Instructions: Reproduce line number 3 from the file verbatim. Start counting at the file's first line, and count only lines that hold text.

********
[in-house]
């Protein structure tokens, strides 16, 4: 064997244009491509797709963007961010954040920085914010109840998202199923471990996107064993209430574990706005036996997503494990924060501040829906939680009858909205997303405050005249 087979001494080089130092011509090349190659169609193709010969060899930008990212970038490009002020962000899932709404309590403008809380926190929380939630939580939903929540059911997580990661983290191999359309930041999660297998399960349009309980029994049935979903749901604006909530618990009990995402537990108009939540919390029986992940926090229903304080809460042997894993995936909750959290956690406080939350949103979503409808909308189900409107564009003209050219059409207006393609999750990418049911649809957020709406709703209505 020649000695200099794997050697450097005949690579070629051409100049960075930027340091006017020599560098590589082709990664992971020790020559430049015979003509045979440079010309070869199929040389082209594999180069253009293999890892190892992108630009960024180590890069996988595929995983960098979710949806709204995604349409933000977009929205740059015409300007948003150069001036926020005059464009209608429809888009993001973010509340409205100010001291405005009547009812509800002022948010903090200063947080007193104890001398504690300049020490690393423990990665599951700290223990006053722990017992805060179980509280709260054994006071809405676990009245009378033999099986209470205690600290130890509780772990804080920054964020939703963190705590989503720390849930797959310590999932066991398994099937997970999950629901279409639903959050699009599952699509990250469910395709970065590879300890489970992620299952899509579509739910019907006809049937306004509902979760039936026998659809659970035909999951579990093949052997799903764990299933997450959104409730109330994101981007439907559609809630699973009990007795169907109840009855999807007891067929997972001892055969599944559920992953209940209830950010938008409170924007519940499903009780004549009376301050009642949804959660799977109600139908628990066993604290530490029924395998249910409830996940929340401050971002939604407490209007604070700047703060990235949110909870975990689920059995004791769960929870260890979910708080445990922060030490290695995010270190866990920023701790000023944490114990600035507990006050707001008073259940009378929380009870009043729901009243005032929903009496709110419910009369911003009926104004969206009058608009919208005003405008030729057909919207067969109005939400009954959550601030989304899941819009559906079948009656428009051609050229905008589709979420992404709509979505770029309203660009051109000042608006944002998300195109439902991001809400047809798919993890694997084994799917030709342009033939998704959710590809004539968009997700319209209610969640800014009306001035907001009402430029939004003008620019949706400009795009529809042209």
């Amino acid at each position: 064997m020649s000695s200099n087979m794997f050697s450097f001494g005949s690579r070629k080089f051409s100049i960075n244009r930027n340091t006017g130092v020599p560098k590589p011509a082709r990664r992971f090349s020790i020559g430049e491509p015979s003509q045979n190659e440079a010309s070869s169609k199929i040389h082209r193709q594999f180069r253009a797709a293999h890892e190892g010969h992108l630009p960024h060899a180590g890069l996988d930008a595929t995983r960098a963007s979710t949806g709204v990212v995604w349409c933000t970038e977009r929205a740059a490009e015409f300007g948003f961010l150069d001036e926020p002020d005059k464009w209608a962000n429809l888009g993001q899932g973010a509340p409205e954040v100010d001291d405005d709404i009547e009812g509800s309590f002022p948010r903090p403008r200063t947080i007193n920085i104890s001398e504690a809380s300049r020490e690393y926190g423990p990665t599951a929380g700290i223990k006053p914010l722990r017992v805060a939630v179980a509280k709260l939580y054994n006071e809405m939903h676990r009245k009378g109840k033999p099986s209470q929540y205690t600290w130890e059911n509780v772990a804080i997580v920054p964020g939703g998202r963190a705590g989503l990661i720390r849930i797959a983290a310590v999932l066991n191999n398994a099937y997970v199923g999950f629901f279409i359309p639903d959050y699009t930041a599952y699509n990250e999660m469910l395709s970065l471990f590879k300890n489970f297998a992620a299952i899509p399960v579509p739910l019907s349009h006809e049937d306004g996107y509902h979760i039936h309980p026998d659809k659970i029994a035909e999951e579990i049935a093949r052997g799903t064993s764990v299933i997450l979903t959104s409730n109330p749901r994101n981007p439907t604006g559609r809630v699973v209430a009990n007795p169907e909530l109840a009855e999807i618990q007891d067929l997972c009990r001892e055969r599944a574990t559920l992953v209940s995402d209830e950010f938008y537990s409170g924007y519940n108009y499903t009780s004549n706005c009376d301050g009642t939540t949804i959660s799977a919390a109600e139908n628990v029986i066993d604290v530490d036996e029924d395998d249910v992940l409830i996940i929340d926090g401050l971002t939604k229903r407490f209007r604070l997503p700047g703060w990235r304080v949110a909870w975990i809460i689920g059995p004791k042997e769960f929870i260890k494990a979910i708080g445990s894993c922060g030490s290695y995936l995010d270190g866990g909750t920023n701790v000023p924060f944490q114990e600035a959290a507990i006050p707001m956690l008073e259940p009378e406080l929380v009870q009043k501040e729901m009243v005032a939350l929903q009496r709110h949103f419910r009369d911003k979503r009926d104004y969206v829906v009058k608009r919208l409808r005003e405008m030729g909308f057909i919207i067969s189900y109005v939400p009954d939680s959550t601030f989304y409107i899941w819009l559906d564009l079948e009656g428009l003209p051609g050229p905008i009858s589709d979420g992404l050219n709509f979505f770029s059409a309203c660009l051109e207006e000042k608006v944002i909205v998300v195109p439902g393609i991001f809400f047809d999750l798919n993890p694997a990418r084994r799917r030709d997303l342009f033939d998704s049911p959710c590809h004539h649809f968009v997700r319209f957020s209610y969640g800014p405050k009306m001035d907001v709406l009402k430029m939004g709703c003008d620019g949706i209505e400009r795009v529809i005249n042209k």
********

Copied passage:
């Amino acid at each position: 064997m020649s000695s200099n087979m794997f050697s450097f001494g005949s690579r070629k080089f051409s100049i960075n244009r930027n340091t006017g130092v020599p560098k590589p011509a082709r990664r992971f090349s020790i020559g430049e491509p015979s003509q045979n190659e440079a010309s070869s169609k199929i040389h082209r193709q594999f180069r253009a797709a293999h890892e190892g010969h992108l630009p960024h060899a180590g890069l996988d930008a595929t995983r960098a963007s979710t949806g709204v990212v995604w349409c933000t970038e977009r929205a740059a490009e015409f300007g948003f961010l150069d001036e926020p002020d005059k464009w209608a962000n429809l888009g993001q899932g973010a509340p409205e954040v100010d001291d405005d709404i009547e009812g509800s309590f002022p948010r903090p403008r200063t947080i007193n920085i104890s001398e504690a809380s300049r020490e690393y926190g423990p990665t599951a929380g700290i223990k006053p914010l722990r017992v805060a939630v179980a509280k709260l939580y054994n006071e809405m939903h676990r009245k009378g109840k033999p099986s209470q929540y205690t600290w130890e059911n509780v772990a804080i997580v920054p964020g939703g998202r963190a705590g989503l990661i720390r849930i797959a983290a310590v999932l066991n191999n398994a099937y997970v199923g999950f629901f279409i359309p639903d959050y699009t930041a599952y699509n990250e999660m469910l395709s970065l471990f590879k300890n489970f297998a992620a299952i899509p399960v579509p739910l019907s349009h006809e049937d306004g996107y509902h979760i039936h309980p026998d659809k659970i029994a035909e999951e579990i049935a093949r052997g799903t064993s764990v299933i997450l979903t959104s409730n109330p749901r994101n981007p439907t604006g559609r809630v699973v209430a009990n007795p169907e909530l109840a009855e999807i618990q007891d067929l997972c009990r001892e055969r599944a574990t559920l992953v209940s995402d209830e950010f938008y537990s409170g924007y519940n108009y499903t009780s004549n706005c009376d301050g009642t939540t949804i959660s799977a919390a109600e139908n628990v029986i066993d604290v530490d036996e029924d395998d249910v992940l409830i996940i929340d926090g401050l971002t939604k229903r407490f209007r604070l997503p700047g703060w990235r304080v949110a909870w975990i809460i689920g059995p004791k042997e769960f929870i260890k494990a979910i708080g445990s894993c922060g030490s290695y995936l995010d270190g866990g909750t920023n701790v000023p924060f944490q114990e600035a959290a507990i006050p707001m956690l008073e259940p009378e406080l929380v009870q009043k501040e729901m009243v005032a939350l929903q009496r709110h949103f419910r009369d911003k979503r009926d104004y969206v829906v009058k608009r919208l409808r005003e405008m030729g909308f057909i919207i067969s189900y109005v939400p009954d939680s959550t601030f989304y409107i899941w819009l559906d564009l079948e009656g428009l003209p051609g050229p905008i009858s589709d979420g992404l050219n709509f979505f770029s059409a309203c660009l051109e207006e000042k608006v944002i909205v998300v195109p439902g393609i991001f809400f047809d999750l798919n993890p694997a990418r084994r799917r030709d997303l342009f033939d998704s049911p959710c590809h004539h649809f968009v997700r319209f957020s209610y969640g800014p405050k009306m001035d907001v709406l009402k430029m939004g709703c003008d620019g949706i209505e400009r795009v529809i005249n042209k």